Diagnosis.  A Constrictor with a prominent snout and a strikingly convex canthus; 59 to 69 dorsal scale rows at midbody, 258 to 273 ventrals, and 32 to 35 very obscure, irregular transverse markings to the level of the anus; dorsal ground color very dark, clouded, grey-brown; venter ash to slate grey, blotched and mottled with black; both loreal and subocular stripes absent, or, at most, partially indicated and largely obsolete infralabials and chin merely grey.

  Description of the type.  MCZ 65493 is an adult female with 64 dorsal scale rows at midbody, and 264 ventrals.  The anal is single.  There are 19 supralabials on each side; there are 21 infralabials on the right, 20 on the left.  Preserved, the type measures 1,438 mm, of which 172 mm are tail.

  There are 33 dark transverse markings to the level of the anus; these markings are irregular in shape, not much darker than the dorsal ground color and appear almost more as mottling than actual transverse saddles.  The dorsal ground color, in life, was greyish chocolate-brown.  Posteriorly, the transverse markings become more distinct, black bordered and dark brown; the ground color, contrastingly, becomes yellower brown.  On the tail, therefore, the pattern consists of very dark brown, blackbordered saddles set off by intervals of ochre.

  The venter is ash grey anteriorly and becomes very dark -slate grey to black - posteriorly; there are irregular dark blotches along the lateral edges of the ventrals anteriorly, and these become obliterated posteriorly.  The chin is entirely grey, though paler medially.

  The head has a dark temporal stripe, extending from the eye to beyond the commissure of the mouth, distinctly darker- bordered along its ventral edge.  In life, there was a discernible dark streak down the middle of the head. The face is paler grey, and there was, in life, a pink suffusion below the eye and on the loreal region.  There are no indications of subocular or loreal stripes.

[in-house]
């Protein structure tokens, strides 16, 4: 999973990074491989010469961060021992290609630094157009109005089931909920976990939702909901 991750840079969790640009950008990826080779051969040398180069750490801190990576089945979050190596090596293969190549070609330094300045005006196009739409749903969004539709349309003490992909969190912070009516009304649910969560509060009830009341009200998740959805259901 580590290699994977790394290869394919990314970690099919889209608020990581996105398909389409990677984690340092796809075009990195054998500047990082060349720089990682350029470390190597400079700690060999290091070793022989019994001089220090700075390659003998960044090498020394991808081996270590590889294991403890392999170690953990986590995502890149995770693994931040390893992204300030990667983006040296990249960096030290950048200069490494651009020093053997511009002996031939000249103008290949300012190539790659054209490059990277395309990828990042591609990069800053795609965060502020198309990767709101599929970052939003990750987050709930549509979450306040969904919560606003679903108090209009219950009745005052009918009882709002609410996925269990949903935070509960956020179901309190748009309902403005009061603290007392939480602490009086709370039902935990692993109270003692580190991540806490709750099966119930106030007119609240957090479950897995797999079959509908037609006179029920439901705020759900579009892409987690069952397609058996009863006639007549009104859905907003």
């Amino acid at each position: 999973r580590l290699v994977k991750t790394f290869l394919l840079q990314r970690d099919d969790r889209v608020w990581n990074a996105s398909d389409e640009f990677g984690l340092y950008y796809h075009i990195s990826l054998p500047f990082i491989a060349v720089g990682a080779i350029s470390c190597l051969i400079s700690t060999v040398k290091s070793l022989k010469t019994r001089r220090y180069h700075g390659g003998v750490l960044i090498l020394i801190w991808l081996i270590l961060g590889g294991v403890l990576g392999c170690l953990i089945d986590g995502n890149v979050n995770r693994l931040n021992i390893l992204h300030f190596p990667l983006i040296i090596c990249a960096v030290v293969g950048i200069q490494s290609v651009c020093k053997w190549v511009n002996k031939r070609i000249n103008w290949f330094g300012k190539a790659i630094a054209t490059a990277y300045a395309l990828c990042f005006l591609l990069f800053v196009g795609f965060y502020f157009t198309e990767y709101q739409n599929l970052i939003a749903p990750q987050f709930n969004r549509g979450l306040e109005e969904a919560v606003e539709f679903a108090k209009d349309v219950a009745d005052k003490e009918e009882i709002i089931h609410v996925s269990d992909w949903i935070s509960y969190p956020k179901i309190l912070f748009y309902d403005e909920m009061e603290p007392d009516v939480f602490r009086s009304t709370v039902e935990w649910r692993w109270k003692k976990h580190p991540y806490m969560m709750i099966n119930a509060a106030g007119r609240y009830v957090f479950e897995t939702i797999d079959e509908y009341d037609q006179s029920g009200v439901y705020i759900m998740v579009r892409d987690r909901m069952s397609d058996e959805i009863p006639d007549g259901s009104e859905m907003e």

Paratypes:  MCZ 65494, same data as the type; MCZ 65492, Moore Park, Dominica, J. D. Lazell, Jr. coll., 21 June, 1958; MCZ 65495, Layou Park, Dominica, J. D. Lazell, Jr. coll., 14 August 1959; MCZ 58772, Trafalgar, Dominica, J. D. Lazell, Jr. coll., 18 June, 1958; MCZ 74371, Trafalgar, Dominica, J. D. Lazell, Jr. coll., 18 June, 1959; MCZ 6106, Portsmouth, Dominica, S. Garman coll., 1879.

  Variation.  Variation in dorsal scale rows at midbody, number of ventrals, and number of transverse markings to the level of the anus is tabulated (Table 4).  Supralabials vary from 19 to 21; infralabials vary from 20 to 22.

  The dorsal ground color varies somewhat, MCZ 65493 representing the light extreme (still cloudy grey-brown and with very indistinct markings), and MCZ 65492 representing the darkest individual collected (were MCZ 65492 any darker, I would be forced to call it black).  MCZ 6106, collected in 1879, is pale, but this is due to fading; it is, despite this, typical in markings and shows them rather well. (A portion of a head also collected by Garman on the same trip bears the number MCZ 6107; it is deliberately not designated as a paratype.)

  Habits and habitat.   Barbour's (1937) comment that this form is "less uncommon" than the Tet'chien of Saint Lucia is misleading: I would describe them as being amazingly abundant.  The Dominican Tet'chien, like its relative in Saint Lucia, hisses loudly when aroused and strikes rather blindly.  Too, it is basically lethargic and prone to remaining in the same place for long periods of time.   While staying at Woodford Hill I capitalized on their habitual laziness to save snake sacks, and merely left the snakes where I found them: they were almost always still there when I returned, even after several weeks.   Congregations of three to twelve specimens denning in the same hollow log or tree stump are not at all uncommon, especially along the edges of machine-cleared banana fields where suitable den sites are often in profusion.